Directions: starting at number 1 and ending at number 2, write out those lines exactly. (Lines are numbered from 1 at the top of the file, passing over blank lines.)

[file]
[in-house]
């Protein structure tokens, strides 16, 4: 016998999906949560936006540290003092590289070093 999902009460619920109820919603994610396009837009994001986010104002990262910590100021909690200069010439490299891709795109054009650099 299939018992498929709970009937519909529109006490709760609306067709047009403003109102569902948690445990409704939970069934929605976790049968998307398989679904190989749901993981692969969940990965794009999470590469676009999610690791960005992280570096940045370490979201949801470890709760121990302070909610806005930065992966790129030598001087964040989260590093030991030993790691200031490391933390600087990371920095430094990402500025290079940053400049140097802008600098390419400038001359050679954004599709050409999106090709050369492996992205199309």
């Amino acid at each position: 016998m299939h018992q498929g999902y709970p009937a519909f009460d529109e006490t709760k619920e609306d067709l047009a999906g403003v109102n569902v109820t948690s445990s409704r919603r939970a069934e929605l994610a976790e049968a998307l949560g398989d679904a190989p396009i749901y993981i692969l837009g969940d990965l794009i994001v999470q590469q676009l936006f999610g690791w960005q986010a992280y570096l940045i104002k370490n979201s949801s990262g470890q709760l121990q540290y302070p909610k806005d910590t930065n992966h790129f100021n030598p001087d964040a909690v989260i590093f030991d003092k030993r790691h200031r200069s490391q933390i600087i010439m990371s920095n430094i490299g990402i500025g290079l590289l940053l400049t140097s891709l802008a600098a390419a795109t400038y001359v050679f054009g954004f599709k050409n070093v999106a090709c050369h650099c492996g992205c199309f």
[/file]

[in-house]
């Protein structure tokens, strides 16, 4: 016998999906949560936006540290003092590289070093 999902009460619920109820919603994610396009837009994001986010104002990262910590100021909690200069010439490299891709795109054009650099 299939018992498929709970009937519909529109006490709760609306067709047009403003109102569902948690445990409704939970069934929605976790049968998307398989679904190989749901993981692969969940990965794009999470590469676009999610690791960005992280570096940045370490979201949801470890709760121990302070909610806005930065992966790129030598001087964040989260590093030991030993790691200031490391933390600087990371920095430094990402500025290079940053400049140097802008600098390419400038001359050679954004599709050409999106090709050369492996992205199309």